After all, we’ve been impressed enough by the Astra Sports Tourer and the Insignia Grand Sport to award them glowing four-star ratings, so there’s hope yet.

The range

Vauxhall’s flagship SUV is available with either a 1.2-litre, 130PS (128bhp), turbocharged petrol engine delivering 51.4-55.4mpg on the combined cycle, depending on the variant.

There’s also a 1.6-litre, 120PS (118bhp) turbodiesel that returns 61.4-70.6mpg.

All engines can be paired with either a six-speed manual or a six-speed automatic gearbox.

There are four trim lines. Opt for entry-level SE, from £22,485 OTR, and included will be Bluetooth connectivity, a USB port, digital radio, Apple CarPlay and Android Auto, a seven-inch colour touchscreen, dual-zone electronic climate control, cruise control, six airbags, LED daytime running lights, 17-inch alloy wheels and a lane departure warning system.

Tech Line Nav, priced from £22,310 OTR, adds a one-inch larger touchscreen, voice control, ambient lighting, a powered tailgate, keyless entry and start, 18-inch wheels and tinted rear windows, among other items.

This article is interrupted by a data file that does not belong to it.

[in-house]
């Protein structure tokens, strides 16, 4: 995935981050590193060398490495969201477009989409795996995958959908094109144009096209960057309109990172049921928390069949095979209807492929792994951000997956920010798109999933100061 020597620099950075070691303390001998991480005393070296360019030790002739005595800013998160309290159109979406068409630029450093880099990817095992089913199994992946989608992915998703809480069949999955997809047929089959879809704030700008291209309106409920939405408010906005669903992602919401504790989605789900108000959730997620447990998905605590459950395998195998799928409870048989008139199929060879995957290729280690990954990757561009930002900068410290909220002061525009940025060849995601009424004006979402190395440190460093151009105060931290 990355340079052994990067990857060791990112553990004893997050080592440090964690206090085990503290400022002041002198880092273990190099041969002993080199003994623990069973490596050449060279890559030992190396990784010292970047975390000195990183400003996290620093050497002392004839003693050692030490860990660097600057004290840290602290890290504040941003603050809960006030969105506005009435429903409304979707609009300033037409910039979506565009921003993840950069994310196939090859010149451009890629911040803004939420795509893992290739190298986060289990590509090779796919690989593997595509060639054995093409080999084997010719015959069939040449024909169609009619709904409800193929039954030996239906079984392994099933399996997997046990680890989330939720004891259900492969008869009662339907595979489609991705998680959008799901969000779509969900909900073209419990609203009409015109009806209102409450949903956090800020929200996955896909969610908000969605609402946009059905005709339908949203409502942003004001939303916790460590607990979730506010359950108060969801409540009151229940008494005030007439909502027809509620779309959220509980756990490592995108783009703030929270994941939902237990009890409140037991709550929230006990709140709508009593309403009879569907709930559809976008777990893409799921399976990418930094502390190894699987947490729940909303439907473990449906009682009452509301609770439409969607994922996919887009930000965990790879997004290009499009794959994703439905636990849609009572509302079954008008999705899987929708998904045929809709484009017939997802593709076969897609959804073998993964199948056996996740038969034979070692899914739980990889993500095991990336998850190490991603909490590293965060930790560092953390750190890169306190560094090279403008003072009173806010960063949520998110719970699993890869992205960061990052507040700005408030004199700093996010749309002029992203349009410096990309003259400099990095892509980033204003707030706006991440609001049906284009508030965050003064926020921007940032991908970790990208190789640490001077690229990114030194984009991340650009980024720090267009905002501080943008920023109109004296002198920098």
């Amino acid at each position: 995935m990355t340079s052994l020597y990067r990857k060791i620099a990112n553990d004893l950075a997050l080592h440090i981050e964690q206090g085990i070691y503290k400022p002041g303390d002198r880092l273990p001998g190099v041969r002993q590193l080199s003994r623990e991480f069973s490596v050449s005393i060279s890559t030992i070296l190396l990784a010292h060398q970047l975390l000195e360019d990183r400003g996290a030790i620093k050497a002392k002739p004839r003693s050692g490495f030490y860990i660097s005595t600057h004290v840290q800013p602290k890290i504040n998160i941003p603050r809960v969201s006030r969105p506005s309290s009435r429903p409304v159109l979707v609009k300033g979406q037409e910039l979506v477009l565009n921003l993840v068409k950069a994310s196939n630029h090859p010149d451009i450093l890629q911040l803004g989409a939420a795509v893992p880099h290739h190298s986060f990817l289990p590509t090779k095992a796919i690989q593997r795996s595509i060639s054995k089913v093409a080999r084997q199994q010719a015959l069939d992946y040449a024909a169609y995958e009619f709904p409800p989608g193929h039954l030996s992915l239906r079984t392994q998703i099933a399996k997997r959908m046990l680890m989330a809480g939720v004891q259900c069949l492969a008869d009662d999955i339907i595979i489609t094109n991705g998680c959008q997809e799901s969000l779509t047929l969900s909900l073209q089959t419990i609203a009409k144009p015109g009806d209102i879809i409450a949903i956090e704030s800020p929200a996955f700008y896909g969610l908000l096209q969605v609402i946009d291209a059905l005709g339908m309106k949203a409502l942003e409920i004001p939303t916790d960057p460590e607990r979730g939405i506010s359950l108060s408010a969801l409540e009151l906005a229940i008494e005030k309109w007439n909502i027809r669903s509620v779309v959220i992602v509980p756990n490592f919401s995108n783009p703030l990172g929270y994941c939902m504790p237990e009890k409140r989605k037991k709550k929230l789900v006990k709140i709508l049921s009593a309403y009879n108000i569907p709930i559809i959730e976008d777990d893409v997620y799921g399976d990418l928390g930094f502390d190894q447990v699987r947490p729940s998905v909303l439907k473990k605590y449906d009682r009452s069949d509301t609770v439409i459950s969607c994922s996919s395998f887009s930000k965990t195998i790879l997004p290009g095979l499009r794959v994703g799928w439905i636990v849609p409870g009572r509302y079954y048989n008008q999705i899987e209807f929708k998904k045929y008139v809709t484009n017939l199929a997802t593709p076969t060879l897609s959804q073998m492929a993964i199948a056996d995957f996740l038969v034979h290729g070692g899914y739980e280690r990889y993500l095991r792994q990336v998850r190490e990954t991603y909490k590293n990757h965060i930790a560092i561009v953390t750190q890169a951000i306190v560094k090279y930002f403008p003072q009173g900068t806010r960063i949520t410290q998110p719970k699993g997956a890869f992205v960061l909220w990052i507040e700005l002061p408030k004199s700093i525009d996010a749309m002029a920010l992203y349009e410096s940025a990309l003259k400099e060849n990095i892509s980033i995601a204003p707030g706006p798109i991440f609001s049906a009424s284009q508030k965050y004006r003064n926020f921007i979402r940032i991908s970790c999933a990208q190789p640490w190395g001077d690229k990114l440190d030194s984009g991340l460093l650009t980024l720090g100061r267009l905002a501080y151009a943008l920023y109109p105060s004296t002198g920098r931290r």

Upgrade to Sport Nav (from £24,595) and you’ll also get goodies including 18-inch diamond-cut alloys, while Elite Nav (from £26,660 OTR) gets you items such as heated front seats, a powered driver’s seat, 19-inch diamond-cut alloys, additional safety kit and adaptive LED headlights.

There are also 10 new exterior colours and four interior trim choices, plus it’s £320 if you fancy a contrasting roof.

In the cabin

If an SUV isn’t your daily driver, you’ll immediately appreciate that you can just slide into the driving seat, with no bending or limb-twisting.

Although Vauxhall was at pains to say that there are no hard plastics in the cabin (hurrah!), we’re not sure about the seamed material on the dashboard top.